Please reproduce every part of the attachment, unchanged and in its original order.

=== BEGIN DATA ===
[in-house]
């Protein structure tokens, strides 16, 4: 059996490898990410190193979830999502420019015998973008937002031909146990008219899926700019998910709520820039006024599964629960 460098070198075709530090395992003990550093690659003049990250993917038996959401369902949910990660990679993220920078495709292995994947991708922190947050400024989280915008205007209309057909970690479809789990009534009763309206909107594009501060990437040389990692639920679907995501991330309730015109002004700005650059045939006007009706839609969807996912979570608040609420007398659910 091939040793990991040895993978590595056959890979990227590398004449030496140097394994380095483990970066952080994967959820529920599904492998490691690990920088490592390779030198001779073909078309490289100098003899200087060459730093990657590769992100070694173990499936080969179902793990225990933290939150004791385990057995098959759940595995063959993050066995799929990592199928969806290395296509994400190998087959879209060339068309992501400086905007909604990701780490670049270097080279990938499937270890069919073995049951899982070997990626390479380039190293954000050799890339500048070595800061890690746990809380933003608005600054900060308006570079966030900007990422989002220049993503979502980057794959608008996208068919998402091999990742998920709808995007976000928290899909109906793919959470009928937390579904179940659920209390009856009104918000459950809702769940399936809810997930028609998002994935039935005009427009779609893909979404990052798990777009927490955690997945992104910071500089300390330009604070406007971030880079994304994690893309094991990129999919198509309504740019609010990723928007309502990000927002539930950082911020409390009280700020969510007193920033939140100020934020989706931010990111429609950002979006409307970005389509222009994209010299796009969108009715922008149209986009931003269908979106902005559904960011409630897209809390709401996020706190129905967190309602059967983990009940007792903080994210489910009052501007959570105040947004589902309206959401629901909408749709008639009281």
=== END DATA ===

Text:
[in-house]
């Protein structure tokens, strides 16, 4: 059996490898990410190193979830999502420019015998973008937002031909146990008219899926700019998910709520820039006024599964629960 460098070198075709530090395992003990550093690659003049990250993917038996959401369902949910990660990679993220920078495709292995994947991708922190947050400024989280915008205007209309057909970690479809789990009534009763309206909107594009501060990437040389990692639920679907995501991330309730015109002004700005650059045939006007009706839609969807996912979570608040609420007398659910 091939040793990991040895993978590595056959890979990227590398004449030496140097394994380095483990970066952080994967959820529920599904492998490691690990920088490592390779030198001779073909078309490289100098003899200087060459730093990657590769992100070694173990499936080969179902793990225990933290939150004791385990057995098959759940595995063959993050066995799929990592199928969806290395296509994400190998087959879209060339068309992501400086905007909604990701780490670049270097080279990938499937270890069919073995049951899982070997990626390479380039190293954000050799890339500048070595800061890690746990809380933003608005600054900060308006570079966030900007990422989002220049993503979502980057794959608008996208068919998402091999990742998920709808995007976000928290899909109906793919959470009928937390579904179940659920209390009856009104918000459950809702769940399936809810997930028609998002994935039935005009427009779609893909979404990052798990777009927490955690997945992104910071500089300390330009604070406007971030880079994304994690893309094991990129999919198509309504740019609010990723928007309502990000927002539930950082911020409390009280700020969510007193920033939140100020934020989706931010990111429609950002979006409307970005389509222009994209010299796009969108009715922008149209986009931003269908979106902005559904960011409630897209809390709401996020706190129905967190309602059967983990009940007792903080994210489910009052501007959570105040947004589902309206959401629901909408749709008639009281």